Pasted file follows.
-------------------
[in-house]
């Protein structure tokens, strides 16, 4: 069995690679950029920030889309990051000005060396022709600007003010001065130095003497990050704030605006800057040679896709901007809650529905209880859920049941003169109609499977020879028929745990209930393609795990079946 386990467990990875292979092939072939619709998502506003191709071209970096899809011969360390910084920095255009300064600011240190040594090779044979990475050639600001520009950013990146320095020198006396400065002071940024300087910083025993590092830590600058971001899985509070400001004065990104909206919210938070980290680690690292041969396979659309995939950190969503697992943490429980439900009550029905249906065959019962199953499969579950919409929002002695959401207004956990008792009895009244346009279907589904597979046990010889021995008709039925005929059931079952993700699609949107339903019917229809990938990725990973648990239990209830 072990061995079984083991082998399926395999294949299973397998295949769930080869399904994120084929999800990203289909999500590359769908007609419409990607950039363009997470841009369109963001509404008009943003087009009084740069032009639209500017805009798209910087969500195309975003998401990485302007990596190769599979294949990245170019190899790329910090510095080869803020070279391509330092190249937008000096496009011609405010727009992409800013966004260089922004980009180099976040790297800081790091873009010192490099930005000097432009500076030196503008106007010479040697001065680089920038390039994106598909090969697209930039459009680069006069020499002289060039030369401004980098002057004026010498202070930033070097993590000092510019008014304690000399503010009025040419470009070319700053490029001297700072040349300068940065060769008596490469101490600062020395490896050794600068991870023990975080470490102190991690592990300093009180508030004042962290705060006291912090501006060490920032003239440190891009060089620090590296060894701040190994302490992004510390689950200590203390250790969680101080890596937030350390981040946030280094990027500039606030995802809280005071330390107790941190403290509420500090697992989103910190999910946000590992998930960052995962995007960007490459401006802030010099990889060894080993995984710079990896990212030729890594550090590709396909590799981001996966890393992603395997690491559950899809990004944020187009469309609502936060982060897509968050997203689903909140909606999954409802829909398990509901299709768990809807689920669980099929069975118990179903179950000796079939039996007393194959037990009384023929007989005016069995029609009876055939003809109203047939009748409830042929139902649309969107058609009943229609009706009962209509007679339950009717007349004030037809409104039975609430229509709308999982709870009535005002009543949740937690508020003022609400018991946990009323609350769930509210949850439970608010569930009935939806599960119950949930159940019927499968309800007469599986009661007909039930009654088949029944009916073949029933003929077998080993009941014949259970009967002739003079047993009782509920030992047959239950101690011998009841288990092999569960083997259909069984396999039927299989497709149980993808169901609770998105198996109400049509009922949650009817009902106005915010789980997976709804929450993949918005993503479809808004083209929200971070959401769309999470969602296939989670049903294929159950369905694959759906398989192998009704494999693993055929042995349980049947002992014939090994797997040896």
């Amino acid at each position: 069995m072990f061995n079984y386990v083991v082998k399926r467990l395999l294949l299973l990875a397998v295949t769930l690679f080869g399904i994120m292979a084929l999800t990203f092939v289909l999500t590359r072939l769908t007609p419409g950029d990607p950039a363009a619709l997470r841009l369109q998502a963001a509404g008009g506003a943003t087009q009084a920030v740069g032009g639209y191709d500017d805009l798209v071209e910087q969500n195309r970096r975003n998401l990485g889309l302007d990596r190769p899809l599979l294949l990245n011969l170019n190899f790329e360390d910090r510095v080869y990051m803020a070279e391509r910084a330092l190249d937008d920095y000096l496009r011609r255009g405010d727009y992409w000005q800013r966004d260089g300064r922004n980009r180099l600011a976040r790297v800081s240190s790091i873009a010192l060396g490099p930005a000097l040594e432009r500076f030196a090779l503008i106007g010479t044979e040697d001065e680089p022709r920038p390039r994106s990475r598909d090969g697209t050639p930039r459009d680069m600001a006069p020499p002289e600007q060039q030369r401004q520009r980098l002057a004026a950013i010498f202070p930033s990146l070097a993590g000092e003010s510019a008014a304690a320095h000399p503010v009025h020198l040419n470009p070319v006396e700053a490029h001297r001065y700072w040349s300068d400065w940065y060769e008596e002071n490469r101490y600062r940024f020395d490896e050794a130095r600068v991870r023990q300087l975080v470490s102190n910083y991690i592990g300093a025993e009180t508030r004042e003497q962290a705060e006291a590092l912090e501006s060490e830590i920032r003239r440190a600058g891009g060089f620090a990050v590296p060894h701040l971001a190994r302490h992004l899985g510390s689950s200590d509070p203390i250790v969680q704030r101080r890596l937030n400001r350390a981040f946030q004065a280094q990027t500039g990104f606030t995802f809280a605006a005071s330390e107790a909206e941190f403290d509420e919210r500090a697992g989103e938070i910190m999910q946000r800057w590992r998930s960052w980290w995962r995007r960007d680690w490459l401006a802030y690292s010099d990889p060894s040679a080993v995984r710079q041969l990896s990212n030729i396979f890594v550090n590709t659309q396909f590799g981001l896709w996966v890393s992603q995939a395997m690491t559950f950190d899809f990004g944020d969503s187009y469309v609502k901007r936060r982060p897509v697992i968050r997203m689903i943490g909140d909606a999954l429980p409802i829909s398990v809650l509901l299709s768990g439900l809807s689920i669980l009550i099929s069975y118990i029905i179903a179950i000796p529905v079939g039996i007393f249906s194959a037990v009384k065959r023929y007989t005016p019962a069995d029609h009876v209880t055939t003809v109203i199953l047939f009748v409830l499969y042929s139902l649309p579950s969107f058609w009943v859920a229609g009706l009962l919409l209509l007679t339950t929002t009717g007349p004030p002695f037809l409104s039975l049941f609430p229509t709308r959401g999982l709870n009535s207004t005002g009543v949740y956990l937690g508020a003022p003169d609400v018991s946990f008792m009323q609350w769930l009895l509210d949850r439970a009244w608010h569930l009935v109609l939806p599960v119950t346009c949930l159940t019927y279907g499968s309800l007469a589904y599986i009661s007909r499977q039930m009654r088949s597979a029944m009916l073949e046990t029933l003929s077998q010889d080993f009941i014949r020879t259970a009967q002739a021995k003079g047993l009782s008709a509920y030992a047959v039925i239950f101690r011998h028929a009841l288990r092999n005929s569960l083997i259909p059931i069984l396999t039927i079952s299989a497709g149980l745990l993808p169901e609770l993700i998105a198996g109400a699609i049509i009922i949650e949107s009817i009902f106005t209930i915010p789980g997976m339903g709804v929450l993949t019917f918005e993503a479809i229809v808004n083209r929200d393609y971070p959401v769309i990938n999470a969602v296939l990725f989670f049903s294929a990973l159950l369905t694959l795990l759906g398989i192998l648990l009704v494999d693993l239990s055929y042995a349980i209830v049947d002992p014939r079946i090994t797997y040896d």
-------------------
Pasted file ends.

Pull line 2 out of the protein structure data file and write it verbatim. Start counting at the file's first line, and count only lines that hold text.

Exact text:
């Protein structure tokens, strides 16, 4: 069995690679950029920030889309990051000005060396022709600007003010001065130095003497990050704030605006800057040679896709901007809650529905209880859920049941003169109609499977020879028929745990209930393609795990079946 386990467990990875292979092939072939619709998502506003191709071209970096899809011969360390910084920095255009300064600011240190040594090779044979990475050639600001520009950013990146320095020198006396400065002071940024300087910083025993590092830590600058971001899985509070400001004065990104909206919210938070980290680690690292041969396979659309995939950190969503697992943490429980439900009550029905249906065959019962199953499969579950919409929002002695959401207004956990008792009895009244346009279907589904597979046990010889021995008709039925005929059931079952993700699609949107339903019917229809990938990725990973648990239990209830 072990061995079984083991082998399926395999294949299973397998295949769930080869399904994120084929999800990203289909999500590359769908007609419409990607950039363009997470841009369109963001509404008009943003087009009084740069032009639209500017805009798209910087969500195309975003998401990485302007990596190769599979294949990245170019190899790329910090510095080869803020070279391509330092190249937008000096496009011609405010727009992409800013966004260089922004980009180099976040790297800081790091873009010192490099930005000097432009500076030196503008106007010479040697001065680089920038390039994106598909090969697209930039459009680069006069020499002289060039030369401004980098002057004026010498202070930033070097993590000092510019008014304690000399503010009025040419470009070319700053490029001297700072040349300068940065060769008596490469101490600062020395490896050794600068991870023990975080470490102190991690592990300093009180508030004042962290705060006291912090501006060490920032003239440190891009060089620090590296060894701040190994302490992004510390689950200590203390250790969680101080890596937030350390981040946030280094990027500039606030995802809280005071330390107790941190403290509420500090697992989103910190999910946000590992998930960052995962995007960007490459401006802030010099990889060894080993995984710079990896990212030729890594550090590709396909590799981001996966890393992603395997690491559950899809990004944020187009469309609502936060982060897509968050997203689903909140909606999954409802829909398990509901299709768990809807689920669980099929069975118990179903179950000796079939039996007393194959037990009384023929007989005016069995029609009876055939003809109203047939009748409830042929139902649309969107058609009943229609009706009962209509007679339950009717007349004030037809409104039975609430229509709308999982709870009535005002009543949740937690508020003022609400018991946990009323609350769930509210949850439970608010569930009935939806599960119950949930159940019927499968309800007469599986009661007909039930009654088949029944009916073949029933003929077998080993009941014949259970009967002739003079047993009782509920030992047959239950101690011998009841288990092999569960083997259909069984396999039927299989497709149980993808169901609770998105198996109400049509009922949650009817009902106005915010789980997976709804929450993949918005993503479809808004083209929200971070959401769309999470969602296939989670049903294929159950369905694959759906398989192998009704494999693993055929042995349980049947002992014939090994797997040896």